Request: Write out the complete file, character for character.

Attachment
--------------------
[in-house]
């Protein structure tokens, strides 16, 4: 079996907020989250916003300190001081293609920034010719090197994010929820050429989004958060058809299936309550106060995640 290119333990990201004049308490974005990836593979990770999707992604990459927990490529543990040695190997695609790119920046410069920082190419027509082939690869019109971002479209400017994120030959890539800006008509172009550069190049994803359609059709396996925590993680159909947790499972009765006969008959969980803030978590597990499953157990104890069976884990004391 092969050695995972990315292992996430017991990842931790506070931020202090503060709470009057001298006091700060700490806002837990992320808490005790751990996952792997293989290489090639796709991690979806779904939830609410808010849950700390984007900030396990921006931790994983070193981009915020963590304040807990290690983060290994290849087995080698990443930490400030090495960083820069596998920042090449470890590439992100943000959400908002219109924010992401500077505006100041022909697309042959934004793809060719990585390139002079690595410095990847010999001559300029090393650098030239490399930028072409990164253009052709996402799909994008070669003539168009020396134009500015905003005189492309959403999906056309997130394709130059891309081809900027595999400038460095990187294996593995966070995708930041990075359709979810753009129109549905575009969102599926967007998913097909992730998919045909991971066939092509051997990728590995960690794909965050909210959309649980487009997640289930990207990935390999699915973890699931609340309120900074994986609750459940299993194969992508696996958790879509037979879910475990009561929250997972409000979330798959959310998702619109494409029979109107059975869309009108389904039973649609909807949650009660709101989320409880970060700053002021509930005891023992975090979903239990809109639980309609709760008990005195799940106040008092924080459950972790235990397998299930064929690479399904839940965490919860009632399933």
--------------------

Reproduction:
[in-house]
């Protein structure tokens, strides 16, 4: 079996907020989250916003300190001081293609920034010719090197994010929820050429989004958060058809299936309550106060995640 290119333990990201004049308490974005990836593979990770999707992604990459927990490529543990040695190997695609790119920046410069920082190419027509082939690869019109971002479209400017994120030959890539800006008509172009550069190049994803359609059709396996925590993680159909947790499972009765006969008959969980803030978590597990499953157990104890069976884990004391 092969050695995972990315292992996430017991990842931790506070931020202090503060709470009057001298006091700060700490806002837990992320808490005790751990996952792997293989290489090639796709991690979806779904939830609410808010849950700390984007900030396990921006931790994983070193981009915020963590304040807990290690983060290994290849087995080698990443930490400030090495960083820069596998920042090449470890590439992100943000959400908002219109924010992401500077505006100041022909697309042959934004793809060719990585390139002079690595410095990847010999001559300029090393650098030239490399930028072409990164253009052709996402799909994008070669003539168009020396134009500015905003005189492309959403999906056309997130394709130059891309081809900027595999400038460095990187294996593995966070995708930041990075359709979810753009129109549905575009969102599926967007998913097909992730998919045909991971066939092509051997990728590995960690794909965050909210959309649980487009997640289930990207990935390999699915973890699931609340309120900074994986609750459940299993194969992508696996958790879509037979879910475990009561929250997972409000979330798959959310998702619109494409029979109107059975869309009108389904039973649609909807949650009660709101989320409880970060700053002021509930005891023992975090979903239990809109639980309609709760008990005195799940106040008092924080459950972790235990397998299930064929690479399904839940965490919860009632399933």